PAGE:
Créole Culture Day 2023
Welcome to our 21st annual Créole Culture Day Celebration! Today is focused on celebrating, demonstrating, and honoring the Créole heritage in Louisiana and beyond! As you dance, eat, and learn, consider the impact of the history and culture not only on the Créole experience of today, but also how far that impact reaches across Acadiana!
Le Programme de Jour
10:00 Day opens
10:00 – 10:30 Herb Green Percussion
10:00 – 4:00 In the Village:
Cultures: Visual Arts with Erica Melancon Fox
Beau Bassin: The Creole Culture with John LaFleur
Schoolhouse: Creole Inventions and Cultural Exhibit
Mouton: Visual Arts of Ravina Amos
Acadienne: Healer’s Garden Tours with the Lafayette Master Gardeners
Boucvalt: Poetry with Johnathan Mayers & Chinbo
Buller: Creole and Zydeco Music with Joe Hall & open-fire cooking with Ivy Broussard
Broussard: House Tours with Kevin Rees & A Story of Enslavement with Cheryl Montgomery
10:30 – 1:00 Cedryl Ballou & the Zydeco Trendsetters in the Performance Center
10:30 Sweet Dough Pies -Ms. Deloris Sais
11:00 Reading from Mama Gerry’s Creole Kitchen: Storybook with Recipes with author Rebecca Dargin Rigmaiden in the Pavillion
12:00 Tambou showing in the Conference Room with following Q&A with director Luke Harris and actress Tiffany Guillory
12:30 Sausage Creole Cooking Demonstration with Krystal Moses of Greedy Girl
1:00 The Richard J Catalon award for Creole Cultural Preservation with Lena Charles in the Performance Center
1:30 Traditional Gospel Music with Francis Leblanc in the Performance Center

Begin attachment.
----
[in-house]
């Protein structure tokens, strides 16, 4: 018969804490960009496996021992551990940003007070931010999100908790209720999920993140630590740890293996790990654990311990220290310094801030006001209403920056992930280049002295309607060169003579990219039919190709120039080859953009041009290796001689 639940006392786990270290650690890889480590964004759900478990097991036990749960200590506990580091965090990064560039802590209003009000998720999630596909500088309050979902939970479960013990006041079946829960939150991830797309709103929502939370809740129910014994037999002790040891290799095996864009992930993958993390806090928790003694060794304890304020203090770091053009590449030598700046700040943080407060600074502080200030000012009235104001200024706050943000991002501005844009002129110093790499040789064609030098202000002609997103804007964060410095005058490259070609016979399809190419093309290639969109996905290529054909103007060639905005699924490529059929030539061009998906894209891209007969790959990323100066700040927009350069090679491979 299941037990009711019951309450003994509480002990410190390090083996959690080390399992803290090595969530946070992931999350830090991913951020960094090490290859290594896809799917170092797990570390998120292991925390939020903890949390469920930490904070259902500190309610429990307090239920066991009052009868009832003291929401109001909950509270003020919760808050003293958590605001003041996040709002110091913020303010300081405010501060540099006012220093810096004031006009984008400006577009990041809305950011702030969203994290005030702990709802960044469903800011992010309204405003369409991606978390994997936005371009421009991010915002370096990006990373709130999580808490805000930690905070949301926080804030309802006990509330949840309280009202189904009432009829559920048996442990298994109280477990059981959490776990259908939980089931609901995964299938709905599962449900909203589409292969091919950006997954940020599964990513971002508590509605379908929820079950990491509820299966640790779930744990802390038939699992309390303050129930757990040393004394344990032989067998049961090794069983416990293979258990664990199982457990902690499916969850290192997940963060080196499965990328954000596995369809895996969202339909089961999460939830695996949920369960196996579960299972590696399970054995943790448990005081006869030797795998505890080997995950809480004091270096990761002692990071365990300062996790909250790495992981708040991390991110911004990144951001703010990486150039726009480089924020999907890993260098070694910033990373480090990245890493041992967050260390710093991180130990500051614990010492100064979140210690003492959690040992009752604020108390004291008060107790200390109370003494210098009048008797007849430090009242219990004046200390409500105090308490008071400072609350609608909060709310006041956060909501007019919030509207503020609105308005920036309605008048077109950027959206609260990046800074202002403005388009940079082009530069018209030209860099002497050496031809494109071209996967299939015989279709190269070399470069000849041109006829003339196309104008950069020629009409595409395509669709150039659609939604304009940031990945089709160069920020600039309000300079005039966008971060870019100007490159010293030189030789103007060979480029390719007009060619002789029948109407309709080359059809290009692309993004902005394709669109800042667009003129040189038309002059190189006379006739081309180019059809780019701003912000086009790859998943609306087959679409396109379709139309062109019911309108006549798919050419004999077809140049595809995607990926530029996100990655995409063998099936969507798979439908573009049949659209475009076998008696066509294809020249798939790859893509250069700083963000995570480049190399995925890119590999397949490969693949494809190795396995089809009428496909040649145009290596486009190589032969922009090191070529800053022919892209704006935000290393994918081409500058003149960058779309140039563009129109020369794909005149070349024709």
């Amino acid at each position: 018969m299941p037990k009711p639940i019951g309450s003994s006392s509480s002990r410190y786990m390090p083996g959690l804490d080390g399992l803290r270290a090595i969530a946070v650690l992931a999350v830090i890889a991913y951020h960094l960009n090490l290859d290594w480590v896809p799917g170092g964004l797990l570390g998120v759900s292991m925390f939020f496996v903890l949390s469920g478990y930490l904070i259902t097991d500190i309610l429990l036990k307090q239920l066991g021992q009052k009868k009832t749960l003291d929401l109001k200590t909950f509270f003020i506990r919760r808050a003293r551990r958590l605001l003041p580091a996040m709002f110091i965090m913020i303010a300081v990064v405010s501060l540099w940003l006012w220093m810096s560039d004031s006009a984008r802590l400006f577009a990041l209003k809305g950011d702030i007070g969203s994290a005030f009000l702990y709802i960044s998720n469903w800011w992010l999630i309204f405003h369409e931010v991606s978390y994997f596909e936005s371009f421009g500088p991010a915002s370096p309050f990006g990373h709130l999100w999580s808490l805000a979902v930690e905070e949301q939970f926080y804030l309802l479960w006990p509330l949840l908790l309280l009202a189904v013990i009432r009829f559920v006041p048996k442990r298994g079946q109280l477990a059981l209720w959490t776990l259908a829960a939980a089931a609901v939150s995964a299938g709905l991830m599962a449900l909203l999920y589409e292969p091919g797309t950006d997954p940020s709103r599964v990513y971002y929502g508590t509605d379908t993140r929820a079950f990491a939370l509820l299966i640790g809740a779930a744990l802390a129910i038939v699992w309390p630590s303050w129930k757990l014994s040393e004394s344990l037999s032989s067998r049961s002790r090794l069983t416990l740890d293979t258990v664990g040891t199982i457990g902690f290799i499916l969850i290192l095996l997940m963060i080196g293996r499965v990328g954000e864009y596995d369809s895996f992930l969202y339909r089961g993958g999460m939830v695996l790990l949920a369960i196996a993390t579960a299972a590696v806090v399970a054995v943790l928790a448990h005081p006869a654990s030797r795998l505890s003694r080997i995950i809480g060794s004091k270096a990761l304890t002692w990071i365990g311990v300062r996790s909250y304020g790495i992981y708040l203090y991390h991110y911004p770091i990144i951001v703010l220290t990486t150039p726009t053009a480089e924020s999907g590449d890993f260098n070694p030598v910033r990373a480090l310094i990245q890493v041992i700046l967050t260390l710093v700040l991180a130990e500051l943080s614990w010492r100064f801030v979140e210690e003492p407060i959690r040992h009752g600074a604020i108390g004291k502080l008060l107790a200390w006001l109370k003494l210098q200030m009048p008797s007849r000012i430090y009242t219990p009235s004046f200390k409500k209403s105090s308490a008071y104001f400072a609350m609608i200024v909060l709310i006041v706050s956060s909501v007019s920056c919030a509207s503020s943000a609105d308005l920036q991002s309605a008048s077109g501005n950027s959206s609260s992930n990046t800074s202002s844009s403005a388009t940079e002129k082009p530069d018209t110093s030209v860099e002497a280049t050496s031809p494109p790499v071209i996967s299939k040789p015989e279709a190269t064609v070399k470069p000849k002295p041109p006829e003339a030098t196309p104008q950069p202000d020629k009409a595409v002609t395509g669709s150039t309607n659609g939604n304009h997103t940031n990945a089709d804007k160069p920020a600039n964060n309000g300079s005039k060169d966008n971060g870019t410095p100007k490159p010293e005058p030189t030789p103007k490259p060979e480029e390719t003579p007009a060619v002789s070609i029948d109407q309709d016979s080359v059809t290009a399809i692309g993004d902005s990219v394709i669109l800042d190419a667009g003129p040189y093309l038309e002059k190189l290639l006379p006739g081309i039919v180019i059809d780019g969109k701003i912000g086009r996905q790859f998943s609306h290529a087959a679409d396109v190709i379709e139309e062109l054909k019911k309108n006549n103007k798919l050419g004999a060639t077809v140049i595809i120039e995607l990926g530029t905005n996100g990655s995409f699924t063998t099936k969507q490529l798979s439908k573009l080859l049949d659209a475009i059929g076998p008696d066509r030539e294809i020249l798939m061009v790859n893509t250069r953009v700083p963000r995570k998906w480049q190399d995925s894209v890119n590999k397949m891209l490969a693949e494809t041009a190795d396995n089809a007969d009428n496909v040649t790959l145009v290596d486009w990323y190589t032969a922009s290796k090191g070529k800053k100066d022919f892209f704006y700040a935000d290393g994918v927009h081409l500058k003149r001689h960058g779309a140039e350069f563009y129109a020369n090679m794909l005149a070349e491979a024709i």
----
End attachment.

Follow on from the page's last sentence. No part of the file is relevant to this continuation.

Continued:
2:00 Cooking Demo with Nancy Wilson Mémère’s Country Creole Cookbook : Mayonnaise, German Coast Potato Salad, German Potato Salad
2:00 Screening of Tambou in the Conference Room, with following Q&A with director Luke Harris and actress Tiffany Guillory
3:00 Reading from Mama Gerry’s Creole Kitchen: Storybook with Recipes with author Rebecca Dargin Rigmaiden in the Pavillion
2:15 – 5:00 Donna Angelle and the Zydeco Posse in the Performance Center
4:00 – 5:00 Calas cooking demonstration Vermilionville’s own Jay Steiner
The Richard J. Catalon Sr. Creole Heritage Award was first established in 2004, honoring one of Vermilionville’s first artisan-interpreters, Richard J. Catalon Sr. Shortly after retirement Mr. Catalon become engaged in his “dream job” at Vermilionville, where finally, he could talk about his life experiences as a Creole. For over ten years Mr. Catalon worked in the Mouton house and not only shared with guests his expert craftsmanship, but regaled visitors from around the world with the Creole history, often in his fluent French Creole language. He was known to visit local schools in furtherance of the history of the culture, traditions, and to encourage the Creole language.
This award honors contributions made by individuals who actively promote the advancement of the Creole Culture, through language, food, art, music, dance, Creole language studies, education, and traditions.
To date, eighteen local individuals have received the award for their outstanding contributions in the community and the furtherance of the culture, each of which meets the vision of the Catalon family by depicting character values as role models for the future generations, being involved with local cultural organizations, and are active ambassadors and promoters of the Creole culture and heritage.
- • 2005 –Donald Cravins Sr • 2006- Herb Wiltz
- • 2007- Deborah Clifton • 2008- John Broussard
- • 2009- Herman Fuselier • 2010- Mary Goody
- • 2011- Geno Delafose • 2012- Goldman Thibodeaux
- • 2013- Willis Prudhomme • 2014- Rebecca Henry
- • 2015- Paul Scott • 2016- Paul Cluse
- • 2017- Melvin Caesar • 2018- Gloria Linton
- • 2019- Geneva Phillips • 2020- Darrell Bourque and Patricia Cravins
- • 2022 Tiffany Guillory Thomas